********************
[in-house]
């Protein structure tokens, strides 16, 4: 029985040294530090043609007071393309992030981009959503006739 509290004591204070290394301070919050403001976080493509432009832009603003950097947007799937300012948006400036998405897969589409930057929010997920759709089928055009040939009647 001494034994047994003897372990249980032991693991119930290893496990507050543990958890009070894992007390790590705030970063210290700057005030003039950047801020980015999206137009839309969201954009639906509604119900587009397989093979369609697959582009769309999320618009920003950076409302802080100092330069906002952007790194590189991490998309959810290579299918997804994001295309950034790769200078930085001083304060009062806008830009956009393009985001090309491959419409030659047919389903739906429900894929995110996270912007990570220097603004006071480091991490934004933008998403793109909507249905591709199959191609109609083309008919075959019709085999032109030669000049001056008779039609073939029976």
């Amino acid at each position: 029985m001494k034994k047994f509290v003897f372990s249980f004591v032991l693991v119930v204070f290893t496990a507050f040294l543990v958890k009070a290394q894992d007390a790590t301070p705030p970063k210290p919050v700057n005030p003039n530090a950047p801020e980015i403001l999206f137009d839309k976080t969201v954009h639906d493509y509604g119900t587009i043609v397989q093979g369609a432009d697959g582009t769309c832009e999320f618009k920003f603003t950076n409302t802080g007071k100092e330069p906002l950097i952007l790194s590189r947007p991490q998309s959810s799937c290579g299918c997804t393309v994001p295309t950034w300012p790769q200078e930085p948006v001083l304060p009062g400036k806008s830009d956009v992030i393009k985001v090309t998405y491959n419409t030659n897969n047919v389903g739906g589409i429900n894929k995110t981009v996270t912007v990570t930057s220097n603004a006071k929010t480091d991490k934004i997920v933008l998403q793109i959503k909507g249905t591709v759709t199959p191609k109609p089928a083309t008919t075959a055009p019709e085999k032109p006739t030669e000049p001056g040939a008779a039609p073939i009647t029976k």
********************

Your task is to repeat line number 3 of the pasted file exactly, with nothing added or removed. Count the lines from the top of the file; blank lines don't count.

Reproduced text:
């Amino acid at each position: 029985m001494k034994k047994f509290v003897f372990s249980f004591v032991l693991v119930v204070f290893t496990a507050f040294l543990v958890k009070a290394q894992d007390a790590t301070p705030p970063k210290p919050v700057n005030p003039n530090a950047p801020e980015i403001l999206f137009d839309k976080t969201v954009h639906d493509y509604g119900t587009i043609v397989q093979g369609a432009d697959g582009t769309c832009e999320f618009k920003f603003t950076n409302t802080g007071k100092e330069p906002l950097i952007l790194s590189r947007p991490q998309s959810s799937c290579g299918c997804t393309v994001p295309t950034w300012p790769q200078e930085p948006v001083l304060p009062g400036k806008s830009d956009v992030i393009k985001v090309t998405y491959n419409t030659n897969n047919v389903g739906g589409i429900n894929k995110t981009v996270t912007v990570t930057s220097n603004a006071k929010t480091d991490k934004i997920v933008l998403q793109i959503k909507g249905t591709v759709t199959p191609k109609p089928a083309t008919t075959a055009p019709e085999k032109p006739t030669e000049p001056g040939a008779a039609p073939i009647t029976k």